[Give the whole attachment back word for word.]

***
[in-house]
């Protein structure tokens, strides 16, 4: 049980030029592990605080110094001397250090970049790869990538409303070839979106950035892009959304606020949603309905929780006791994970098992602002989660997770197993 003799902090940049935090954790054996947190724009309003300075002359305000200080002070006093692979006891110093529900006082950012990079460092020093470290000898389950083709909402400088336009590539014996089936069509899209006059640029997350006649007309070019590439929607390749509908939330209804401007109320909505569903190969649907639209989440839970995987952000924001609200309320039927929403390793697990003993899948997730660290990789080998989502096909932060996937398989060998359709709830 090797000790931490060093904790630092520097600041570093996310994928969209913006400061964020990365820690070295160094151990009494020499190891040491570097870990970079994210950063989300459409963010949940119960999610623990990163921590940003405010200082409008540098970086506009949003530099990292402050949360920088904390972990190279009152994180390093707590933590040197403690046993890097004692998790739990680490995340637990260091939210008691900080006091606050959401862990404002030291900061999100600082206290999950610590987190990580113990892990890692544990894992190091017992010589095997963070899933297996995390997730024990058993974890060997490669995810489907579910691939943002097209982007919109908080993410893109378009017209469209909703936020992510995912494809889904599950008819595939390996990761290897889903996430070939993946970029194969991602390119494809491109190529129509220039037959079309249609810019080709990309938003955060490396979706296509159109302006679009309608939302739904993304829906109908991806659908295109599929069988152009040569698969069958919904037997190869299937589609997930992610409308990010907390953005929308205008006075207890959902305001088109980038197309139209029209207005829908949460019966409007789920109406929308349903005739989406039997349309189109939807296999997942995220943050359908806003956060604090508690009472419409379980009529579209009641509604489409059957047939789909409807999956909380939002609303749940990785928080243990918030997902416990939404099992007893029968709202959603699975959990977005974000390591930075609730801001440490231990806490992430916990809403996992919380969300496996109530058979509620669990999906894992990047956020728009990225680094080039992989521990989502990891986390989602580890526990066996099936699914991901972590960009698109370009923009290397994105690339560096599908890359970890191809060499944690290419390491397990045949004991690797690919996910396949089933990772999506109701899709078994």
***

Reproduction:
[in-house]
């Protein structure tokens, strides 16, 4: 049980030029592990605080110094001397250090970049790869990538409303070839979106950035892009959304606020949603309905929780006791994970098992602002989660997770197993 003799902090940049935090954790054996947190724009309003300075002359305000200080002070006093692979006891110093529900006082950012990079460092020093470290000898389950083709909402400088336009590539014996089936069509899209006059640029997350006649007309070019590439929607390749509908939330209804401007109320909505569903190969649907639209989440839970995987952000924001609200309320039927929403390793697990003993899948997730660290990789080998989502096909932060996937398989060998359709709830 090797000790931490060093904790630092520097600041570093996310994928969209913006400061964020990365820690070295160094151990009494020499190891040491570097870990970079994210950063989300459409963010949940119960999610623990990163921590940003405010200082409008540098970086506009949003530099990292402050949360920088904390972990190279009152994180390093707590933590040197403690046993890097004692998790739990680490995340637990260091939210008691900080006091606050959401862990404002030291900061999100600082206290999950610590987190990580113990892990890692544990894992190091017992010589095997963070899933297996995390997730024990058993974890060997490669995810489907579910691939943002097209982007919109908080993410893109378009017209469209909703936020992510995912494809889904599950008819595939390996990761290897889903996430070939993946970029194969991602390119494809491109190529129509220039037959079309249609810019080709990309938003955060490396979706296509159109302006679009309608939302739904993304829906109908991806659908295109599929069988152009040569698969069958919904037997190869299937589609997930992610409308990010907390953005929308205008006075207890959902305001088109980038197309139209029209207005829908949460019966409007789920109406929308349903005739989406039997349309189109939807296999997942995220943050359908806003956060604090508690009472419409379980009529579209009641509604489409059957047939789909409807999956909380939002609303749940990785928080243990918030997902416990939404099992007893029968709202959603699975959990977005974000390591930075609730801001440490231990806490992430916990809403996992919380969300496996109530058979509620669990999906894992990047956020728009990225680094080039992989521990989502990891986390989602580890526990066996099936699914991901972590960009698109370009923009290397994105690339560096599908890359970890191809060499944690290419390491397990045949004991690797690919996910396949089933990772999506109701899709078994």